ALL eyes will be on the Horton General Hospital this week as its maternity service closes its doors to all but low-risk expectant mothers from across Oxfordshire.

The temporary move, brought about by chronic under-staffing at the Banbury unit, is aimed at ensuring patient safety, but poses risks of its own.

Last week campaigners were left bitterly disappointed as Oxfordshire County Council's health overview and scrutiny committee decided not to refer the matter to the Secretary of State, voting five to three that enough evidence for the move had been provided by Oxford University Hospitals NHS Foundation Trust.

Keith Strangwood, chairman of the Keep the Horton General campaign group, said: "I am at a loss for words. I'm shocked at the decision.

"I would like to remind those on this committee that next May their seats are up for election and we could have a dead baby as early as next week."

At present just three out of eight obstetric posts are filled at the Horton, with those consultants, and equipment, moving to the John Radcliffe for the time being.

Four more doctors have been offered posts and have accepted, but Oxford University Hospitals NHS Foundation Trust now faces a race against time to register them all with the General Medical Council, hold induction periods at the JR and organise a visa for an overseas doctor if it wants to fully re-open the unit at the Horton by January.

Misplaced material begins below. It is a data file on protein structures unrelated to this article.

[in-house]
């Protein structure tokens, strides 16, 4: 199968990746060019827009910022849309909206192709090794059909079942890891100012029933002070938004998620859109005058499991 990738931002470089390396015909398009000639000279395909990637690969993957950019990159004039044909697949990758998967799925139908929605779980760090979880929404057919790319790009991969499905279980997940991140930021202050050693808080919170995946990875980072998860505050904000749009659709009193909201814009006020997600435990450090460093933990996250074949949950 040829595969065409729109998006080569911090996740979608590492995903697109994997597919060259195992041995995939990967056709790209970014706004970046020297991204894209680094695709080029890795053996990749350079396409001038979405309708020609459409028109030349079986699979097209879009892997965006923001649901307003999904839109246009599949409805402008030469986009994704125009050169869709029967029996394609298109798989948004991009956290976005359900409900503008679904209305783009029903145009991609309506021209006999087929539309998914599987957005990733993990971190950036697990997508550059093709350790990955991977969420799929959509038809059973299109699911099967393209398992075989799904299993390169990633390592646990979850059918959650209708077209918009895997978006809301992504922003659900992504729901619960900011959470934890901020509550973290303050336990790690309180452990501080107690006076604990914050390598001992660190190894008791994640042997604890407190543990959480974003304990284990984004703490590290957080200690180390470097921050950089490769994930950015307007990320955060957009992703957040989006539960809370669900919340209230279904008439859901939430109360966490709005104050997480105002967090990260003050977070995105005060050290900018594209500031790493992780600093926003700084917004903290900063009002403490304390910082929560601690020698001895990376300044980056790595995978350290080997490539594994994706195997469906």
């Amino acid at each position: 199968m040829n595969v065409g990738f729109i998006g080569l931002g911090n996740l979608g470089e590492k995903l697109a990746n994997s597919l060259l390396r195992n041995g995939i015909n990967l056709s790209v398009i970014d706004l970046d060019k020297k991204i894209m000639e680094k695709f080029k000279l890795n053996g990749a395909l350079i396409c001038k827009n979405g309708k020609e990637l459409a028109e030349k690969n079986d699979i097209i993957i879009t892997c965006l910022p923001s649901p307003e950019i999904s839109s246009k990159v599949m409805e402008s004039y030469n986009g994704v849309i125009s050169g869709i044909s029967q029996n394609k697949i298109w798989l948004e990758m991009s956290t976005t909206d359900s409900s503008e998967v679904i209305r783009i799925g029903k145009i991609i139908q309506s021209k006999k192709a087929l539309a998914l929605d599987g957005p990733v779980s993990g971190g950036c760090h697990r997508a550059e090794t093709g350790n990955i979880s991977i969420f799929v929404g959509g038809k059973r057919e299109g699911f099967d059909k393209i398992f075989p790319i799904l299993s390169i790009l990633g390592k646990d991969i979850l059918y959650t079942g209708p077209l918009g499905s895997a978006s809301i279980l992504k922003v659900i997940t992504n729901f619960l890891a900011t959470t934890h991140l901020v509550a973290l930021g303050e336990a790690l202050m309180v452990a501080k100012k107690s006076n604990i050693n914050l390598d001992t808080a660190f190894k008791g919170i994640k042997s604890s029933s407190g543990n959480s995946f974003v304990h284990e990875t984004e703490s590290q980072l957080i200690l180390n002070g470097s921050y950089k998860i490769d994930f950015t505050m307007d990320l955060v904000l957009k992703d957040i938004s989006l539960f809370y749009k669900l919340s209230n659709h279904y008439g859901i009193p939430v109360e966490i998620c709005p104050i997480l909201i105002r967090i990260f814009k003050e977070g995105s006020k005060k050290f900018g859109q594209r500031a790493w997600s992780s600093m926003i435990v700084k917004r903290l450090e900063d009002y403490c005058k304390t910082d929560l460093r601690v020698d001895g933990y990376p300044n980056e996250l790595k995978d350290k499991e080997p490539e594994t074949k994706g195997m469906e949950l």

Catherine Greenwood, a consultant in obstetrics at OUH, said: "This is an emergency and we aren't pretending it's the best we could have done.

"We are not here to say this is how we would like it to be. We are doing the best in the circumstances and the reason we are doing it is staff shortages."

Preparations are now complete at the JR for an extra 1,000 births a year if necessary, with extra beds brought in and elective caesareans moved to free up space.

A single ambulance will be parked at the Horton unit, which will be staffed by just one midwife and one care assistant at a time, for when complications arise during birth.

The trust maintains that 84 per cent of blue-light journeys from the Horton to the JR take 30 minutes or less but campaigners rubbished the figure.

Sarah Ayre, a senior midwife who left OUH last year, said: "The JR is simply too far away to ensure safe clinical care in an emergency."

A statement from OUH issued just before the changes came into effect said: "The trust remains focused on recruiting to fill the obstetric vacancies at the Horton General Hospital. There is a national shortage of obstetric doctors.

"In the meantime, we encourage pregnant women to consult their midwife, GP, or where applicable their obstetrician to help tailor a birth plan to suit their additional needs."